The love of God and love for God, he said, should enable Catholics and Orthodox “to rise above the misunderstandings of the past, above the calculations of the present and fears for the future.”

Pope Francis praised the strength of the Georgian people and the Georgian church, which “found the strength to rise up again after countless trials.”

Pope Francis and the Orthodox patriarch of Georgia met on 30 September and pledged to witness to the Gospel of peace. (video: CNS)

The Georgian Orthodox Church, like the Catholic churches, is still recovering from harsh repression under Soviet rule. In 1917, there were almost 2,500 Orthodox churches in the country, but by the mid-1980’s only 80 were open for worship. The Catholic parishes suffered a similar fate, with church property confiscated and used as museums, offices, social halls or given to the Orthodox.

“The multitude of saints, whom this country counts, encourages us to put the Gospel before all else and to evangelize as in the past, even more so, free from the restraints of prejudice and open to the perennial newness of God,” the pope said.

When differences arise, he said, they must not be allowed to be an obstacle to evangelizing together, but a stimulus to get to know and understand each other better, “to intensify our prayers for each other and to cooperate with apostolic charity in our common witness, to the glory of God in heaven and in the service of peace on earth.”

Pope Francis ended his remarks by praying that the Georgian martyrs would intercede to bring “relief to the many Christians who even today suffer persecution and slander, and may they strengthen us in the noble aspiration to be fraternally united in proclaiming the Gospel of peace.”

Vatican officials had hoped that Patriarch Ilia would an official delegation to the pope’s Mass in Tbilisi on 1 October, which did not happen, but the patriarch warmly welcomed the pope to Svetitskhoveli Cathedral that evening, explaining the importance of the site in the history of Georgian Christianity and describing it as a symbol of stalwart faith in the face of the harshest persecution.

Pope Francis responded by praising the way the Georgian Orthodox treasure their history, but he also said that Christian identity is maintained when it not only is deeply rooted in faith, but “also when it is open and ready, never rigid or closed.”

Georgian Orthodox tradition holds that a chapel in the cathedral houses the seamless tunic of Jesus, a garment the pope described as symbolizing “a mystery of unity.”

Contemplating that seamless garment, he said, should make Christians feel “deep pain over the historical divisions” among them. “These are the true and real lacerations that wound the Lord’s flesh.”



Tags: Pope Francis Ecumenism Christian Unity Georgia Georgian Orthodox Church

3 October 2016
Greg Kandra




The video above details some of the highlights of Pope Francis’s trip this past weekend to Azerbaijan, including his visit to a newly dedicated mosque. (video: Rome Reports)

Pope visits mosque in Azerbaijan, issues plea for tolerance (CNS) As the spiritual leader of a tiny religious minority in Azerbaijan, Pope Francis told the leaders of the country’s other religious communities that they share a responsibility to help people grow in faith, but also in tolerance for the faith of others. “The blood of far too many people cries out to God from the Earth, our common home,” the pope said on 2 October during a meeting with religious leaders hosted by Sheik Allahshukur Pashazade, the region’s chief imam, in Baku’s Heydar Aliyev Mosque…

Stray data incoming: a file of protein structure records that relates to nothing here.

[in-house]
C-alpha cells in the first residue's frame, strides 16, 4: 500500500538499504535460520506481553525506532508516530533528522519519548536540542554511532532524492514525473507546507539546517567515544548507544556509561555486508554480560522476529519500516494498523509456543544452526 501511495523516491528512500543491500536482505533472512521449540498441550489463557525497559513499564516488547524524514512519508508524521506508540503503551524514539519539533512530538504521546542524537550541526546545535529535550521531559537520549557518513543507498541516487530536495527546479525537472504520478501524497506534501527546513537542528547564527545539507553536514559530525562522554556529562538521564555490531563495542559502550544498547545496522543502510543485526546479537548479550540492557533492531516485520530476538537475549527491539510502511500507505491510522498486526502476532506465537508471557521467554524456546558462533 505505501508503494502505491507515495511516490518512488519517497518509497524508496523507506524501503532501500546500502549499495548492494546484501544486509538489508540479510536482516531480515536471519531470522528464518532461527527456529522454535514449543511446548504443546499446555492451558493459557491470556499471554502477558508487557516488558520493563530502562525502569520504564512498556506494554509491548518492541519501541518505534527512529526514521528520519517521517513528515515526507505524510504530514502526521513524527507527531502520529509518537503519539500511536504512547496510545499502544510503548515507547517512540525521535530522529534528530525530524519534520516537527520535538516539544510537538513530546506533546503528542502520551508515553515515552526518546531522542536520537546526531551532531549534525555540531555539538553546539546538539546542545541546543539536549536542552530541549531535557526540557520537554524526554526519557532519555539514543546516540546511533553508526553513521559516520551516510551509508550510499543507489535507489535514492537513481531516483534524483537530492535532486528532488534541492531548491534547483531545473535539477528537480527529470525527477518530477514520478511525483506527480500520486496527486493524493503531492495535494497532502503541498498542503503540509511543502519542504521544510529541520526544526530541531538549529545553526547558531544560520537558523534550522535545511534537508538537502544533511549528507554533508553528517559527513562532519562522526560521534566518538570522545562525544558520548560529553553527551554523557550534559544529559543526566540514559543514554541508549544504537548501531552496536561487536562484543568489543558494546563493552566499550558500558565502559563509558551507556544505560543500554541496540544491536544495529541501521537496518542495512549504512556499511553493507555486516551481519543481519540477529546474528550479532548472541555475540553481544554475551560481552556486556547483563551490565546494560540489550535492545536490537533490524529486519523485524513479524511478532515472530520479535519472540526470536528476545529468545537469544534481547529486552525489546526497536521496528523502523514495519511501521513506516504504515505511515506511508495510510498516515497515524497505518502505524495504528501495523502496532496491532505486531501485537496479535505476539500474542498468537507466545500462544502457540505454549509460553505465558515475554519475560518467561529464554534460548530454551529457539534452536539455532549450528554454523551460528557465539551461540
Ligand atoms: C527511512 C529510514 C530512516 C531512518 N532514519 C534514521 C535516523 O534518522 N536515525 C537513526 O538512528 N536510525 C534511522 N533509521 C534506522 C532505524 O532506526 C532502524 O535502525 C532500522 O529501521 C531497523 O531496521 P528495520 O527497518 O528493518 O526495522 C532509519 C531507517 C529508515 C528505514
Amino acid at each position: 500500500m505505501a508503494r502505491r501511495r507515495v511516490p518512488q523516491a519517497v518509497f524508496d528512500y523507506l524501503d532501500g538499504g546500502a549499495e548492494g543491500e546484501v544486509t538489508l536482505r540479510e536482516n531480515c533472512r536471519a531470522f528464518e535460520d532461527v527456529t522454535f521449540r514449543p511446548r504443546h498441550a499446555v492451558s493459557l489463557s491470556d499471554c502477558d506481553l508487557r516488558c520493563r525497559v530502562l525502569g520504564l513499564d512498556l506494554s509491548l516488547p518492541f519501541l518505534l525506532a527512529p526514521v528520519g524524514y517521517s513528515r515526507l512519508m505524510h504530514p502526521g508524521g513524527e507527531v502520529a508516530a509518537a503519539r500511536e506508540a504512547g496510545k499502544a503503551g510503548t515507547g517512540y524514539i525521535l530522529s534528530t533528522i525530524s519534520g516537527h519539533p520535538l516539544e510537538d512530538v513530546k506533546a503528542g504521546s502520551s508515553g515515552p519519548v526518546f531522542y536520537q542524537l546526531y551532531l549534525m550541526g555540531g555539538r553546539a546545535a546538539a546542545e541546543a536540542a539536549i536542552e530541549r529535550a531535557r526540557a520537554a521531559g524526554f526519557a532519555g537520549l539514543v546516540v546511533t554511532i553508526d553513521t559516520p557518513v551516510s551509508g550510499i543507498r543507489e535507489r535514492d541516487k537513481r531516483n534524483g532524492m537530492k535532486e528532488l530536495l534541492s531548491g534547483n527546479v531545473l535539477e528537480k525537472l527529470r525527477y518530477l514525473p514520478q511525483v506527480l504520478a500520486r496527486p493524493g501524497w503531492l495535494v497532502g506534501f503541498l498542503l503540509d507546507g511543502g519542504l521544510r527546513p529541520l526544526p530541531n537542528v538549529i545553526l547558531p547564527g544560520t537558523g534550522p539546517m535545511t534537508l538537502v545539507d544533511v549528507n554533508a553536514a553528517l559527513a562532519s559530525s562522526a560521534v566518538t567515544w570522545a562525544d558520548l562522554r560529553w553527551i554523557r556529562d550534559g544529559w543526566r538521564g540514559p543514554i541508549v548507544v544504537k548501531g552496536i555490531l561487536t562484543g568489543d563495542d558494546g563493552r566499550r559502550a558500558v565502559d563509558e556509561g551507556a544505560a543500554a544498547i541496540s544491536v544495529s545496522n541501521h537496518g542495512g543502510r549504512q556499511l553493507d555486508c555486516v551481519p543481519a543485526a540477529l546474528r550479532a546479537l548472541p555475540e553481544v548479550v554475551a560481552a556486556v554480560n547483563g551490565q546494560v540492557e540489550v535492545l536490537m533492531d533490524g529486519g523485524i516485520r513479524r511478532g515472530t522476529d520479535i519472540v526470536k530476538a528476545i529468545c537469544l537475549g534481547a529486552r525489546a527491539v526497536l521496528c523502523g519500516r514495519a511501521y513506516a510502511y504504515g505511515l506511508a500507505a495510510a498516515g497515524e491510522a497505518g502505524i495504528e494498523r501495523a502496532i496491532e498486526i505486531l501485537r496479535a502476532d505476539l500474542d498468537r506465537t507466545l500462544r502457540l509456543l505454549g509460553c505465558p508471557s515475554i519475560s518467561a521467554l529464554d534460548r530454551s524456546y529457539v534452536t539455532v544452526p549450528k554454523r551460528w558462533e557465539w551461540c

Pope meets charity workers in Tbilisi (Vatican Radio) Pope Francis met Catholic charity workers in the Georgian capital and encouraged them in their work, saying “the poor and the weak are the ‘flesh of Christ’ who call upon Christians of every confession, urging them to act without personal interests, following only the prompting of the Holy Spirit.” The meeting took place in the grounds of the Camilliani health clinic in Tbilisi and was attended by its director and the head of Caritas Georgia. Also present were staff and volunteers working for various Catholic charitable organizations in Georgia as well as patients and medical staff from the Camilliani clinic…

Syrian cave hospital shut down after attack (CNN) A hospital inside a cave in northeastern Syria has been forced to shut down after being hit by suspected “bunker-buster” missiles, according to an international aid organization. The hospital just outside of Hama — about 27 miles north of Homs — was hit Sunday, according to the Union of Medical Care and Relief Organizations…

Al Azhar University will organize international conference on peace (Fides) The Islamic University of Al Azhar will organize in early 2017, in cooperation with the Muslim Council of Elders, an international conference on peace, coexistence and interreligious dialogue, which will also include the active representatives of the Christian Churches of the East…

Ukrainian church in Canada destroyed by fire reopens (CBC) After a devastating fire, which burned St. Elias Ukrainian Catholic Church to the ground in April 2014, the Brampton church has now reopened, and to celebrate the church held its opening liturgy and consecration on Saturday. Hundreds of parishioners and guests from around the world attended, including head of the Ukrainian Greek Catholic Church, His Beatitude Major Archbishop Sviatoslav Shevchuk, who flew in from Ukraine to preside…



Tags: Egypt Pope Francis Georgia Canada Azerbaijan